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The article below was written by me on May 22, 2008, and is worth repeating.

"Every month or so, we have some very lively debates on the BOC as it relates to catfishing. On occasions, people's feelings get hurt and they leave the BOC or just become lurkers.

First things first, we the membership have to recognize that the BOC* is made up of all type of fisherperson. We have people that have used trotlines all their lives, have been juggers all their lives, have used limb lines for various purposes, have used rod and reel fishing most of their lives,etc. We have people that eat their catch, sell their catch or give it to others that like to eat catfish and we have people that practice CPR, plus we have people that just eat catfish below a certain size and CPR the larger ones. Also, we have people that go to pay lakes to fish for various reasons.

We have hunters, NASCAR fans, the SOC*, the H I group*, Sponsors, the Tech. section and so on.

Everybody or group deserves its space on the BOC* and rightly so and I believe this is what the founder intended.

After reflecting on what goes on here day after day, it appears that the group I belong to is the biggest offenders of other people's rights to say and do their own thing. Out purpose is heart felt as it relates to CPR, but rather than condemning others that don't, we need to educate them why we think that it is a good practice. Not everyone can afford six, eight, ten, twelve, twenty rod and reels and it is less expensive for them to use jugs, trotlines or limb lines, plus some people just like to do it that way. Also, pay lakes get some attention due to the PL taking fish from public waters and charging folks to fish. Well, all is not perfect with that situation, but it does offer a place for people to fish that cannot get in a boat, fish from the bank or stay in the sun too long.

The bottom line is, we need to try and understand where the other fellow or gal is coming from when they start a thread or respond to a thread. No one group should be mightier than the other. Mac''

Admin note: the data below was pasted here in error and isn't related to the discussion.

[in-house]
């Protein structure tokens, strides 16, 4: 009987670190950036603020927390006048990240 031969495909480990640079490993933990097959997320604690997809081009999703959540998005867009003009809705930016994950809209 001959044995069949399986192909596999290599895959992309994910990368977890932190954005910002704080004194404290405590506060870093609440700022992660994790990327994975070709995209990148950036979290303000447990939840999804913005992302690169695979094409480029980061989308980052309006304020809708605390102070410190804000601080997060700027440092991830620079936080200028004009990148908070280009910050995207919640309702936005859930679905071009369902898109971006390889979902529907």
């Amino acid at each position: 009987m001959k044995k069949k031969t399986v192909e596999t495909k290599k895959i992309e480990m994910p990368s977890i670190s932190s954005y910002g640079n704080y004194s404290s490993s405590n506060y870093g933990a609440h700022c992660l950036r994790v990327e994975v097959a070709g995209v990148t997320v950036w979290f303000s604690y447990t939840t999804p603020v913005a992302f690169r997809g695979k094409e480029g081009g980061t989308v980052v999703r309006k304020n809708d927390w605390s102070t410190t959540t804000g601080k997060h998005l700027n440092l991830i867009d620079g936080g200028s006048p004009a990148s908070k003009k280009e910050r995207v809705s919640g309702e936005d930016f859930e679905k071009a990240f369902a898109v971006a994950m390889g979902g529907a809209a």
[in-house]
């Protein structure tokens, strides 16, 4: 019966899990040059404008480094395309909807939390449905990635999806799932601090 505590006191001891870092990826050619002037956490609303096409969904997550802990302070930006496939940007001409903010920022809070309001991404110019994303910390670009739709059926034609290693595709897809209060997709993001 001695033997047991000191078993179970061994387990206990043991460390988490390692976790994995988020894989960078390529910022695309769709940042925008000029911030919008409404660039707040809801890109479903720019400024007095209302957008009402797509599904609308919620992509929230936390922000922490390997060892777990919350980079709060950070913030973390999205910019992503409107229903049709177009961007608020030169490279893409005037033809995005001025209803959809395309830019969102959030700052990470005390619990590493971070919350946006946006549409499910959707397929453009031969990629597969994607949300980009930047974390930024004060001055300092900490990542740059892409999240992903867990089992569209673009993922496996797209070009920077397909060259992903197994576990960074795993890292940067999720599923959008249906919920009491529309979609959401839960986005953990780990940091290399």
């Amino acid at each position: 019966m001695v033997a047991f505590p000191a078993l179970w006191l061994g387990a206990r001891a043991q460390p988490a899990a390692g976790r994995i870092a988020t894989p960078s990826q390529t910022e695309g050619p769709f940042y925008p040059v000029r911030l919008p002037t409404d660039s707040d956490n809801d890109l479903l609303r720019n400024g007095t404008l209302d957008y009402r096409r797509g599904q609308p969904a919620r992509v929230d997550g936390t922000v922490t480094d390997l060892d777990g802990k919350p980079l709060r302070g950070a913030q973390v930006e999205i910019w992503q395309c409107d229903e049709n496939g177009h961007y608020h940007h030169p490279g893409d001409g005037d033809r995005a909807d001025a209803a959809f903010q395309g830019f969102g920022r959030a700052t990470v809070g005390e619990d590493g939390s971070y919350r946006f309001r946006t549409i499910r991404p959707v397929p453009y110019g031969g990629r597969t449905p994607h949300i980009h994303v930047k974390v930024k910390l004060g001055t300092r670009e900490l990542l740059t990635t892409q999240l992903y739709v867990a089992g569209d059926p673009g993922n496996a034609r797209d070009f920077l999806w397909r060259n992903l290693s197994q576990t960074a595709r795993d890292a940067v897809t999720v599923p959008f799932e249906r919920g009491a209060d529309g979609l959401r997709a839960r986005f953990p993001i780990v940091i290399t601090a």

*Now the USCA
**These no longer exist
 

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Great read Mac.
You left out guides and commercial fishermen. I don't really care for either, but it's a job they choose.
For the guides, one might be your local fireman doing a little extra for a better living, some guides are fulltime. They furnish the boat, tackle and bait for a few hours of fishing for people that want to learn a new lake or don't want to buy equipment needed. They may work long hours daily. May fish on one lake in the morning and another lake in the afternoon. There might be days they can't work, don't have a client, weather and have to find something else for income.
For the commercial fishermen, they mighty on the water every day. Can't afford to miss a day, take a vacation and lose good income. They sometimes work with a fish market to offer wild catch over farm raised to people that don't fish.
Be friendly with them while on the water. Help them in different ways, like launching their boat. They might give you a clue of where they caught all the fish. Try not to damage their equipment if you snag it. I'd rather leave a hook than cut a hole in their net.
Some commercial fishermen are taking a lose everyday with the Asian Carp. Their pay rate is low and they have to drive extra miles to collection centers. Being friendly with them they may tell you what waters aren't worth the time to cast a hook.
 

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Aaron from Indiana
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Some commercial fishermen are taking a lose everyday with the Asian Carp. Their pay rate is low and they have to drive extra miles to collection centers. Being friendly with them they may tell you what waters aren't worth the time to cast a hook.
There's a team of commercial fishermen (2 boats) that launch near my home several times a week. I've never had the opportunity to talk to them because they are heading toward the ramp when I'm heading to work, but hopefully I'll have a chance one day. I just hope they're not keeping trophy cats for pay lakes. I can say that my neighbor was crappie fishing a feeder creek 3 weeks ago and met the commercial boats. There was a DNR biologist with them that day, so they are at least being monitored occasionally.
 

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Discussion Starter · #4 ·
There's a team of commercial fishermen (2 boats) that launch near my home several times a week. I've never had the opportunity to talk to them because they are heading toward the ramp when I'm heading to work, but hopefully I'll have a chance one day. I just hope they're not keeping trophy cats for pay lakes. I can say that my neighbor was crappie fishing a feeder creek 3 weeks ago and met the commercial boats. There was a DNR biologist with them that day, so they are at least being monitored occasionally.
For the past thirty years I have caught all size blue catfish for the NCWLC Biologist, sometimes one would be with me and sometimes not. I would put the sizes they wanted and put them on ice if I was fishing solo,, call the appointed Biologist when I got in and they would pick them up in the evening or the next day. Biologists we do not have the rights to enforce regs.
 

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